There's a plot, barely, but its function is chiefly to stay out of the way of the songs as rendered by the fine-tuned constellation of presences in Day's orbit. This was Day on her way to occupying the America's Sweetheart slot in the late 1950s and early 1960s. Day, born Mary Ann Kappelhoff in Cincinnati, had only made her film debut in 1948 with Romance on the High Seas. She became a household name before that as a singer with Les Brown's big band, and it's still a tossup whether her best remembered hit is the WW II ballad, "Sentimental Journey," or "Que Sera, Sera" from Alfred Hitchcock's The Man Who Knew Too Much (1956). She began as a dancer, but was immobilized for months in a wheelchair following a car crash. Listening to the radio a lot, she began to sing along with the band singers (Ella Fitzgerald was her favorite). One career detour later, she was herself a singer, with a strong, sweet, plangent voice. Listening to it was like watching a pro golfer tee up a ball and smack it cleanly a couple of hundred yards down a fairway.

With her bright eyes, can-do spirit, perky upturned nose and bouffant platinum hair transmitting good vibes, her screen persona, which also left room for lots of virginal purity, was ideally suited to Eisenhower-era America, or at least America as it preferred to see itself. There were no signs of the jitters Day felt at returning to dancing for the camera after not having danced professionally for years. Yet she felt stiff and rusty (according to her autobiography). But Nelson, who co-starred and choreographed both Lullaby of Broadway and Tea for Two (1950), had a secret weapon - his wife, Miriam, who was a dancer, too. Miriam Nelson literally took her by the hand, and saw to it that Day's hard work and hers never was apparent in the finished product, even after Day took her first look at the steep staircase in the finale of Lullaby of Broadway and gulped. She said, not altogether flippantly, that she wanted a ski patrol standing by as she did her turns up and down the staircase in the film she later was to describe as the one with her most difficult dance routines.

Not that Lullaby of Broadway ever makes the mistake of so many grander endeavors and trips over its own feet. It keeps everything light, even with its wheezy, flimsy plot hinging on whether the other characters think she's been sleeping with a married man. It begins with Day's Melinda Howard returning from years abroad in London for a surprise visit to her mother (how did she ever get all those gowns into her two little suitcases - a miracle of packing!). Mom is a faded Broadway legend played with sad eyes and great cheekbones by Gladys George. Day's Melinda is the one in for a surprise, though, or would be if the others fail in their frantic striving to keep from her the news that her mother is broke and a drunk, singing for tips in a Village dive, and ashamed to have her daughter see her in such a reduced state.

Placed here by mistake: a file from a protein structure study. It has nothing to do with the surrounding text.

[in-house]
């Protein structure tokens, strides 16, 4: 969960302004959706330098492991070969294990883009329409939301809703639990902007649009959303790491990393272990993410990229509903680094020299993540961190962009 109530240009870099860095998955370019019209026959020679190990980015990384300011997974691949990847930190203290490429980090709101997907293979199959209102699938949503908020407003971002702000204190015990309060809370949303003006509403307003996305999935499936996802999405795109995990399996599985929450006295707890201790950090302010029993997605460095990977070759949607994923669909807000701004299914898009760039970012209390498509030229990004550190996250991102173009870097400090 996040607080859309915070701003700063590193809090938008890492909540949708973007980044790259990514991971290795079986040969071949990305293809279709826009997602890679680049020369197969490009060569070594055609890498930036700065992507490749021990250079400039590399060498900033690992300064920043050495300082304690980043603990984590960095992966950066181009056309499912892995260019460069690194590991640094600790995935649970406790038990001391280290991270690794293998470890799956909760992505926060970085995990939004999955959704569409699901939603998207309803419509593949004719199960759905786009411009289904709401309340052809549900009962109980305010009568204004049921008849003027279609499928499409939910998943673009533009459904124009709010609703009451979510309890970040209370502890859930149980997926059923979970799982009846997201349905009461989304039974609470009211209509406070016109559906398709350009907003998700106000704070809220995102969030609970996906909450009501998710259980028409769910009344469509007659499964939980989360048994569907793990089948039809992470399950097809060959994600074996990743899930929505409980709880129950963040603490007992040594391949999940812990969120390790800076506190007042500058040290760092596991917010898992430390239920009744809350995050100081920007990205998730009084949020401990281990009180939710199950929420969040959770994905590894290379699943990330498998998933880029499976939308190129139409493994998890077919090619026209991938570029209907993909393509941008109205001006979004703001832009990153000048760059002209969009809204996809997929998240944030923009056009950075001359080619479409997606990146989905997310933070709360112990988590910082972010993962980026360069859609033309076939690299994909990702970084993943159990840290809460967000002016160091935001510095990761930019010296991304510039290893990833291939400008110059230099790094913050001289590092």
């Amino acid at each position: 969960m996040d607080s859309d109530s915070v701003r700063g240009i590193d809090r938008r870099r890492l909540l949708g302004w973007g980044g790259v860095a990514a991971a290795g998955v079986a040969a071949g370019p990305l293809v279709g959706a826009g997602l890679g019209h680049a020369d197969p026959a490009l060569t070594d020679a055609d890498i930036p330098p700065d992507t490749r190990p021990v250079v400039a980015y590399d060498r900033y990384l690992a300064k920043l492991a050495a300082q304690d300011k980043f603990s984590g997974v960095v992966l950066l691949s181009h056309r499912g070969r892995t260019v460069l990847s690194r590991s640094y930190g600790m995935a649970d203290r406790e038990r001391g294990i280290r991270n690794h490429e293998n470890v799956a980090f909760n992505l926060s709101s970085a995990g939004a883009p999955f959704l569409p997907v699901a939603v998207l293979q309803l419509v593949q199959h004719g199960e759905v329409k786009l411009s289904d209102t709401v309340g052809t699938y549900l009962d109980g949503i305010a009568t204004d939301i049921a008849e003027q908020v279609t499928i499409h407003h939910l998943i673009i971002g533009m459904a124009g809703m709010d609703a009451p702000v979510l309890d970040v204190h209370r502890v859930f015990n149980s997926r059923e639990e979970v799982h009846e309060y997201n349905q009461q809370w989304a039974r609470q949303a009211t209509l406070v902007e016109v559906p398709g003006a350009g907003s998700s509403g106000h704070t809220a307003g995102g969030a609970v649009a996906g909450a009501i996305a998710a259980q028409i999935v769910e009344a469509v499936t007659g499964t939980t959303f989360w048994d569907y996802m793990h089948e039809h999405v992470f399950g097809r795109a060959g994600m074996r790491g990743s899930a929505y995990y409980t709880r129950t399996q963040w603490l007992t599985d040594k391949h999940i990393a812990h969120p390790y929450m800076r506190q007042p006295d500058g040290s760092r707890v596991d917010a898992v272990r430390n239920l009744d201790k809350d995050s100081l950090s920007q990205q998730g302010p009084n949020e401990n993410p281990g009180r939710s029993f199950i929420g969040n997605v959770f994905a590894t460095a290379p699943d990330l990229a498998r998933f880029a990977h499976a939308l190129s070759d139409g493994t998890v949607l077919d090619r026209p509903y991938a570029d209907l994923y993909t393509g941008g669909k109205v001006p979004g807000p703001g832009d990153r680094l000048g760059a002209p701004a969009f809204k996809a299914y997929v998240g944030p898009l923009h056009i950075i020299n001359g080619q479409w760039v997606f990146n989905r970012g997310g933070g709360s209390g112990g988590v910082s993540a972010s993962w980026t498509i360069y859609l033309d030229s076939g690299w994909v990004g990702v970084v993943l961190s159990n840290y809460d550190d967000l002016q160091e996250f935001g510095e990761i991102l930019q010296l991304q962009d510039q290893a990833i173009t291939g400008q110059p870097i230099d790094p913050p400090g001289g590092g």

Also unknown to Belinda, mom's flossy Beekman Place house was long ago sold to beer baron and sometime Broadway angel S. Z. Sakall. The butler (Billy De Wolfe) and maid (Anne Triola) are showbiz veterans who labor mightily to keep the truth from Belinda, posting her mother's letters from the Beekman Place address. Covering further, they tell Melinda that her mother is on the road, and appropriate one of the rich sweetie pie's spare rooms for Melinda to stay in. With the unwitting, then all too witting, benefactor played with perfect bumbling timing and his usual thick mitteleuropisch accent, the cuddly S.Z. Sakall genially escalates the predictable complications as the only character who's even more of an innocent than Melinda. Nelson, topping his tuxedos with a porkpie hat, provides the romantic misunderstandings on cue. And De Wolfe and Triola, accomplished troupers both, are rewarded with a couple of comic duets: "You're Dependable" and "We'd Like to Go on a Trip."

After Lullaby of Broadway, her eighth film, Day went on to make 62 more, including her Ruth Etting biofilm Love Me or Leave Me (1955), The Man Who Knew Too Much, The Pajama Game (1957), Teacher's Pet (1958), Pillow Talk (1959) and more in a film career that ended with the death of her husband, Martin Melcher, in 1968. Day's own favorite among her films, according to her memoirs, is Calamity Jane (1953). Her cheerfulness, optimism and wholesomeness unjustly caused her to be written about with a certain condescension in the dark, tumultuous late '60s and early '70s. But the woman who gamely reinvented herself as a singer after her dancing career was put on hold has outlasted her critics and been rediscovered by a new generation taken with her professionalism and work ethic. There have been lots of pretty blondes, but few Doris Days. Her young female fans didn't just want to watch her and listen to her. They wanted to be her.

Producer: William Jacobs
Director: David Butler
Screenplay: Earl Baldwin
Cinematography: Wilfred M. Cline
Art Direction: Douglas Bacon
Music: Howard Jackson (uncredited)
Film Editing: Irene Morra
Cast: Doris Day (Melinda Howard), Gene Nelson (Tom Farnham), S.Z. Sakall (Adolph Hubbell), Billy De Wolfe (Lefty Mack), Gladys George (Jessica Howard), Florence Bates (Mrs. Anna Hubbell), Anne Triola (Gloria Davis), Hanley Stafford (George Ferndel - Producer), Page Cavanaugh Trio (Themselves), Carlo De Mattiazzi (Dance Specialty).
C-93.

by Jay Carr

Sources:
AFI Catalog of Feature Films
Doris Day: Her Own Story, by A. E. Hotchner, Morrow & Co., 1976
IMDB
Lullaby Of Broadway

Lullaby of Broadway